How do you solve a problem like a craving?
It started out very simply. I had a craving for chicken marsala. I know, right? Sometimes, the relics of the past just seem so right. Think about it. What could possibly be wrong with pounded chicken scallopini dredged in flour, pan fried in butter, deglazed with fortified marsala wine, finished with sauteed button mushrooms, and served over pasta? Italian-American old school. Think of candlelit red and white checkered tablecloths topped with rope-entwined bottles of chianti covered with dusty white candle wax. Yep. I craved old school chicken marsala. The problem? With the frenzied energy of the holidays richocheting off the walls like rubber Wham-O Super Balls, I wanted the familiar flavors of chicken marsala without all of the last minute fuss. I wanted it to calmly cook itself while I took a nap on the couch.
Braised Chicken Marsala.
I was determined to find the path of least resistance.
I picked up a beautiful (albeit incredibly expensive) organic fresh Pike Valley Farm Foods whole chicken from Good Foods Market & Cafe. The pricey little bird was so fresh that it only took a few swipes with a sharp knife to easily break it down. I seasoned the chicken pieces with liberal amounts of salt and pepper before dropping them into sizzling hot oil. When the chicken started to lightly brown, I added 3 whole garlic cloves (peeled), a handful of pearl onions, and a few untraditional trimmed yellow carrots. Just before the carrots took on any color, I deglazed the pan with 1 cup marsala wine and let it reduce by half before adding 2 cups of chicken stock. I brought the stock to a boil, reduced it to a simmer, tossed in a bundle of fresh thyme, covered the pot, and slid it into a preheated 350 oven.
After a short blood mary-induced nap ( about 30 minutes), I knew the chicken needed a bit more marsala and stock. I could tell from the aroma. Trust me. I've walked that fine line between perfectly reduced stock and burned stock, so I added 1/2 cup each wine and stock before returning the chicken to the oven.
After 20-25 minutes, I pulled the chicken from the oven to rest while I played around with the finishing garnishes. Typically, chicken marsala is served over pasta with sauteed thinly sliced button mushrooms, sauteed shallots, and minced fresh parsley. Hell, I'd already taken the old out of old school, so I stepped outside of the box.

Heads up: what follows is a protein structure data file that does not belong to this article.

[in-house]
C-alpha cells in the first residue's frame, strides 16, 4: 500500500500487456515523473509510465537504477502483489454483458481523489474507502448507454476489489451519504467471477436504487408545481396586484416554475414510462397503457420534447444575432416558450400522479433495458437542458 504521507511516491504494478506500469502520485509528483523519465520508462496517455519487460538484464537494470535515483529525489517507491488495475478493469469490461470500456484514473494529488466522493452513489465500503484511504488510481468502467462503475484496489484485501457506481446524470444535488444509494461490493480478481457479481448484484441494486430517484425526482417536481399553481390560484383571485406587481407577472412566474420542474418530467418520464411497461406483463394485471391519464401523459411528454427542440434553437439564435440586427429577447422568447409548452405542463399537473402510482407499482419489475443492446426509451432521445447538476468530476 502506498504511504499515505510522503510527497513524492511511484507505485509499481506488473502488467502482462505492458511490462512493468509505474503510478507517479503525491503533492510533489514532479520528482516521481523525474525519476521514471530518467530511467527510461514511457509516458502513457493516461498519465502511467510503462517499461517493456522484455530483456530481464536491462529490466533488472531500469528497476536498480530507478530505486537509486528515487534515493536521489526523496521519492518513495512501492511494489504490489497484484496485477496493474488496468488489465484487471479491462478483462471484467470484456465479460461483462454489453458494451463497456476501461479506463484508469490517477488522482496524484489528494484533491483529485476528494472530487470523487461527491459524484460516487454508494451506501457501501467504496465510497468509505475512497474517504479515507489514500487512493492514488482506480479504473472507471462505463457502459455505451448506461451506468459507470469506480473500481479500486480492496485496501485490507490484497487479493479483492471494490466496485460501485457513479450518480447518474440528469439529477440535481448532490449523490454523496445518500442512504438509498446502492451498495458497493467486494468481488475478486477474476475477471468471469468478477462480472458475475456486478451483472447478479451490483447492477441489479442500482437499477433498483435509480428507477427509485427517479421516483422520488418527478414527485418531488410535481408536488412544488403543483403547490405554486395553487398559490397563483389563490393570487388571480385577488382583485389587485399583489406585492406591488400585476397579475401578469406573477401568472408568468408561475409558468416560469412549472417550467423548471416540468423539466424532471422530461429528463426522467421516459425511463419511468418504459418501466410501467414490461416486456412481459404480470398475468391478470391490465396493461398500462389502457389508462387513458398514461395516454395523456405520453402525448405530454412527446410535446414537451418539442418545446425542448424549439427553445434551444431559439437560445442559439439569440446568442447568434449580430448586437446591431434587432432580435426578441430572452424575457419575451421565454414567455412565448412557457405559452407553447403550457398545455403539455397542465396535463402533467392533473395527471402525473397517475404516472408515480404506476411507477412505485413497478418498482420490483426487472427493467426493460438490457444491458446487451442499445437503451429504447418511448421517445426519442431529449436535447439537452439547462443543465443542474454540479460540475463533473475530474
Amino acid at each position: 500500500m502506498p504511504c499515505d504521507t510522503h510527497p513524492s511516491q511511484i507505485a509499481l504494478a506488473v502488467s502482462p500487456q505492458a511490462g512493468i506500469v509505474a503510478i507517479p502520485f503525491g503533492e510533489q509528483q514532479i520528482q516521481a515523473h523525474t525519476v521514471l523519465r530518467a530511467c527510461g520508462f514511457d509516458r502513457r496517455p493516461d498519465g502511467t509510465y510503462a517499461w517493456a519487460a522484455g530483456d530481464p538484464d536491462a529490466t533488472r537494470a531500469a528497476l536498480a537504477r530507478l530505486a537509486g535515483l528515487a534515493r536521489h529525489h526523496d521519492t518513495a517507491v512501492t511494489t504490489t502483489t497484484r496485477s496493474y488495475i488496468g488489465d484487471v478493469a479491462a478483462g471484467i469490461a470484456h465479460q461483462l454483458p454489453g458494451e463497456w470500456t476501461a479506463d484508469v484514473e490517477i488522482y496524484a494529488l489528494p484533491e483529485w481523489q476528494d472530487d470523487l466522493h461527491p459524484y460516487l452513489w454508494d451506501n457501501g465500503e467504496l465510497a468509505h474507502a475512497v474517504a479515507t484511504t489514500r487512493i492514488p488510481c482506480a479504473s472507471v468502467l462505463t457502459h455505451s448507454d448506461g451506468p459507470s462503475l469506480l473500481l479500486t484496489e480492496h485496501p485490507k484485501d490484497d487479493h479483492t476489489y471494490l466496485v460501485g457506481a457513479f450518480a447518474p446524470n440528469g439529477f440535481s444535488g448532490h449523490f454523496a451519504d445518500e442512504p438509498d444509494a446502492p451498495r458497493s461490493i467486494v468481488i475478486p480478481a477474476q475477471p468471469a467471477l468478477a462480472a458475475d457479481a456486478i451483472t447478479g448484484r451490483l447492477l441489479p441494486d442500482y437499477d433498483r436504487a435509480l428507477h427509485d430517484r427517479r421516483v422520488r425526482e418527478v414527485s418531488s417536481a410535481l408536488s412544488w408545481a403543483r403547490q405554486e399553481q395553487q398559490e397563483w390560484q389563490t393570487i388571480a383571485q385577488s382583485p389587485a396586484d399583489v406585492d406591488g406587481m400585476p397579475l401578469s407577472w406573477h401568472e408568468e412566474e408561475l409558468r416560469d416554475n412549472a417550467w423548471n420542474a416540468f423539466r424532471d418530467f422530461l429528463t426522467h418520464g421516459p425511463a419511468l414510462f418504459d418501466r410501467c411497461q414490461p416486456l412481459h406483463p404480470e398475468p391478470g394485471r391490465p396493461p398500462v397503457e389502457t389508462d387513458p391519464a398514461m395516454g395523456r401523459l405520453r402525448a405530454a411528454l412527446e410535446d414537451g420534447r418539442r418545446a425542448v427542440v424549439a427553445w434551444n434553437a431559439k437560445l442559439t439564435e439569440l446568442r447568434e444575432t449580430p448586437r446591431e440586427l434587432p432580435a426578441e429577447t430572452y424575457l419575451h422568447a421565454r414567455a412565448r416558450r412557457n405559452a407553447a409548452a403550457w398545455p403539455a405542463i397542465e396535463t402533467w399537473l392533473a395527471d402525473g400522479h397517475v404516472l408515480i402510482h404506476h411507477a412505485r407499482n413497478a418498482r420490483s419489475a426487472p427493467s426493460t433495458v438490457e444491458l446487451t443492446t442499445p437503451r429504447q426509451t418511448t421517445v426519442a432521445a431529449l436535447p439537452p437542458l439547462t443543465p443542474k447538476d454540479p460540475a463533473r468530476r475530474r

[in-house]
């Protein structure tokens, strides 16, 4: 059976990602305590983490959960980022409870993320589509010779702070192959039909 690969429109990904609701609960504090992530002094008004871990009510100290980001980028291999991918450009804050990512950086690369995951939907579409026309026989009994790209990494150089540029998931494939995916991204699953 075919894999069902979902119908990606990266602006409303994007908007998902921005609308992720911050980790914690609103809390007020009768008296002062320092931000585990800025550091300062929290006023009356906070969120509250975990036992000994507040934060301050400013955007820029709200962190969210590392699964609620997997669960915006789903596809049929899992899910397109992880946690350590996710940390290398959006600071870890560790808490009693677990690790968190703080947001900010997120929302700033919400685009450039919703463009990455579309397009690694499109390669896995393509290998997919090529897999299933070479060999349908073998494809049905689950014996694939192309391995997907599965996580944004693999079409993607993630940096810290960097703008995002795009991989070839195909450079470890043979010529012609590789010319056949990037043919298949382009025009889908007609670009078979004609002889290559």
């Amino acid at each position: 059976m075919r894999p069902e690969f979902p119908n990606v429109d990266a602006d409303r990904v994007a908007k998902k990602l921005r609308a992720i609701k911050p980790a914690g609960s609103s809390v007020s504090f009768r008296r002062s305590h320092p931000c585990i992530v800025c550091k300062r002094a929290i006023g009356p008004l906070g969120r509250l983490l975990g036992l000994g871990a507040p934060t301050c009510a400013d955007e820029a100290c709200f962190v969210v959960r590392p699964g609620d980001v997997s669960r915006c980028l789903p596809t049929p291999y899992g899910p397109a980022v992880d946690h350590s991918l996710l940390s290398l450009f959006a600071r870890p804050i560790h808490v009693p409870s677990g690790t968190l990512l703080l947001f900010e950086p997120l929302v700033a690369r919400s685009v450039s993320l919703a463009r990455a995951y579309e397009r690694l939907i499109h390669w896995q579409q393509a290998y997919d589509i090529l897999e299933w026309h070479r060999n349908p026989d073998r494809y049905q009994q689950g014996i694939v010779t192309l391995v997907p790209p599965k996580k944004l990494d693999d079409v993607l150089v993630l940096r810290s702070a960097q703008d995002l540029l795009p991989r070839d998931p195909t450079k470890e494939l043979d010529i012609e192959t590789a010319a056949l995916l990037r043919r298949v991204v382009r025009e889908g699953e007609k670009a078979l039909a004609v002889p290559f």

In lieu of button mushrooms, I went with gorgeous hard to find fresh chanterelles. Instead of shallots, I chose pearl onions. Frozen pearl onions. The path of least resistance. Pasta? Nope. I went with Lexington Pasta Company potato gnocchi.
After chugging a few glasses of wine with Michael, I warmed the chicken over a low flame before sauteing the chanterelles in equal parts butter and olive oil. When the mushrooms were beautifully caramelized, I seasoned them with salt and pepper before pulling them from the heat.
I tumbled the chicken pieces into large pasta bowls filled with pillowy cooked potato gnocchi, scattered the onions to the side, topped the chicken with the mushrooms, and smothered everything with the insanely reduced sauce. To perk things up, I finished with a tangled combination of pea shoots, lemon zest, and orange zest for an unconventional riff on gremolata.
Here's the deal. Ditching the a la minute version of chicken marsala for a braised version deepened the slightly sweet smokey undertones of the wine and produced meltingly tender chicken. Napped with the garlic-infused sauce, the succulent meat slipped from the bones like softened butter. That said, the pricey chicken took a back seat to the mushrooms. It was all about the rich meaty chanterelles. Plumped somewhat by the slightly sweet sauce, the caramelized bits on the chewy flesh intensified the natural nutty earthiness of the marsala glazed mushrooms. Golden sponges.
A twisted take on a familiar craving.